Wednesday, January 21, 2009


I have to say that watching the inauguration was truly awe inspiring. Even though I didn't vote for Obama, and I don't agree with many of his policies (Spread the wealth? Does he really think the lowest guy on the totem pole won't feel that one?) I was very proud to be an American. Well, until a few jerks started taunting Bush. Don't they have any sense of decorum?

I think it's amazing that one of the most powerful positions in the world can change hands without some sort of coup or infighting. Where else can two people with very different ideas about how things should be run exchange the reigns of power with such grace and dignity?

I do think that there needs to be an understanding that whether or not we like the standing or future president, there is something to be said about respecting the office. The military folks who were on hand know better than anyone the sacrifices made for Bush's policies, yet they were sad to see him go. However, they also welcomed President Obama with open arms. Why? Because he's their Commander in Chief.

I hope, through the discourse of events, a discussion comes to the forefront about proper behavior at such events. As Americans, we are pretty tolerant about allowing people their say. Mutual respect is not too much to ask.

Friday, January 16, 2009

To Kill a Mockingbird

Even though our family has been busy with school and extra-curricular activities, I've been able to carve some time out for some reading for fun. Last semester our son, Timothy, had to read To Kill a Mockingbird and I decided to reread it. It has been far too long since I've read a classic novel, and this one is one of my favorites. So as I wait in line to pick up the kids from school, I pull out my little classic novel and read to pass the time.

One of the main reasons I like this novel is because of the way the characters were written. They are so genuine, especially the children. They do things like make up plays, spit on gate hinges to keep them from squeaking and get in playground fights. They also have wonderful names like Jem, Scout and Dill. They do and say impulsive things, just as kids would, and they reap the consequences, too. They hate school yet love learning, and realize the most important learning happens outside the school walls.

But the dialogues are just wonderful, and impart so much wisdom in their simplicities. There's Atticus who tells Scout, "You never really understand a person until you consider things from his point of view...until you climb in his skin and walk around in it." Or when Atticus tells his kids, "I wanted you to see what real courage is, instead of getting the idea that courage is a man with a gun in his hand. It's when you know you're licked before you begin but you begin anyway and you see it through no matter what. You rarely win, but sometimes you do." He lived that one out in front of their eyes, and the eyes of the town.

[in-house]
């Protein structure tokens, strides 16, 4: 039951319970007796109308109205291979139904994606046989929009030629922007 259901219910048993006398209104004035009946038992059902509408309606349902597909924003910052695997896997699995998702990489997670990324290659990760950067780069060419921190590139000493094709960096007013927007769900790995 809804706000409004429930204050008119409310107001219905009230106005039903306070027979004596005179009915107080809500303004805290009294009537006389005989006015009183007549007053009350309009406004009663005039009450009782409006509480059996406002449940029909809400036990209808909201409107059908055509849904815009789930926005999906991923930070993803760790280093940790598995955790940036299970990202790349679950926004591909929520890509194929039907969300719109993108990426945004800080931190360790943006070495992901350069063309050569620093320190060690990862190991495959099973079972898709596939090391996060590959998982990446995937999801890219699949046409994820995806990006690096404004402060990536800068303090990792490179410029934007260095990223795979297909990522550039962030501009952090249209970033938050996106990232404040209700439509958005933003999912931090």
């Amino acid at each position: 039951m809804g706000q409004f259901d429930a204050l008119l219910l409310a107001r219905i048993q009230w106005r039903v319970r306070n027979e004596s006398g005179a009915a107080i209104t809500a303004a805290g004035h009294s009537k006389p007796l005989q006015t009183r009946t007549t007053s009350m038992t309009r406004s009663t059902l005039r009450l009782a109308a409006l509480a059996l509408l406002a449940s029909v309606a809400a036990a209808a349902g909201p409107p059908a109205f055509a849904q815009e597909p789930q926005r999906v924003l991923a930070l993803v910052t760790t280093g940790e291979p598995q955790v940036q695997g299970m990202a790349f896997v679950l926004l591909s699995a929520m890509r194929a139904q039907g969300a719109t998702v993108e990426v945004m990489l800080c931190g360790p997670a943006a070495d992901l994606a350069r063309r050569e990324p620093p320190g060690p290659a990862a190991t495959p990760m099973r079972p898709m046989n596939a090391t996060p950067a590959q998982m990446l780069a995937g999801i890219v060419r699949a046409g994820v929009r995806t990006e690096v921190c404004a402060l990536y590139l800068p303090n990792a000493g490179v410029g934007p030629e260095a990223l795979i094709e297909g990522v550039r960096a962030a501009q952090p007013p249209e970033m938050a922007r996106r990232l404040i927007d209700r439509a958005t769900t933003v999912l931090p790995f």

There's Scout's observation of Miss Maudie's Baptist faith as opposed to foot-washing Baptists. "True enough, Miss Maudie had an acid tongue in her head, and she didn't go around the neighborhood doing good, as did Miss Stephanie Crawford. But while no one with a grain of sense trusted Miss Stephanie, Jem and I had considerable faith in Miss Maudie. She was our friend."

Finally, though, there are wonderful little nuggets like, "They're certainly entitled to think that, and they're entitled to full respect for their opinions... but before I can live with other folks I've got to live with myself. The one thing that doesn't abide by majority rule is a person's conscience."

It's such a wonderful book.

Thursday, January 15, 2009

College Days

Facebook has turned out to be such a fun experience. I'm enjoying it quite a bit. Well, most of it. I don't really get into the snowball fights (except with a few relatives) or throwing sheep and all, but the connections it has created has been amazing. Some people I've known since early childhood, some from our days in California. The California people are folks I never thought I would see or hear from again, but here we are, talking on Facebook. There are a couple of high school friends, but not as many as I would like.

Right now, though, I'm having a really good time connecting with people from my college days. We went to a small college in Springfield, Missouri, and after reminiscing over the past few weeks, I'm remembering how much mischief we dealt out, too. Those were fun days, and magical as well, because that's where I met Big Dad. (He actually put my name at the top of the big radio tower on campus. How romantic is that?)

Of course there's going to be mischief when you get a bunch of college age kids living together for a five month stretch. There's not enough homework in the world that can keep that from happening. Cars were moved (and put on walking poor little VW), TPing rooms, flying pumpkins, water fights in the cafeteria (with the Hobart hose) and truth or dare at the fancy Holiday Inn... all are memories I had forgotten until recently.

College life is wonderful. Living on campus was a great experience, and there are lifelong friends to show for it. I highly recommend it.

Saturday, January 10, 2009


I think today, this is a quality that is fairly elusive to most of us. Americans are a discontented sort, and I think it's part of our character as Americans. Our discontentment becomes a catalyst for change. We become discontented in our education systems, and things change. Our politics + discontentment = change. We tend to be fickle and in many cases that's a good thing.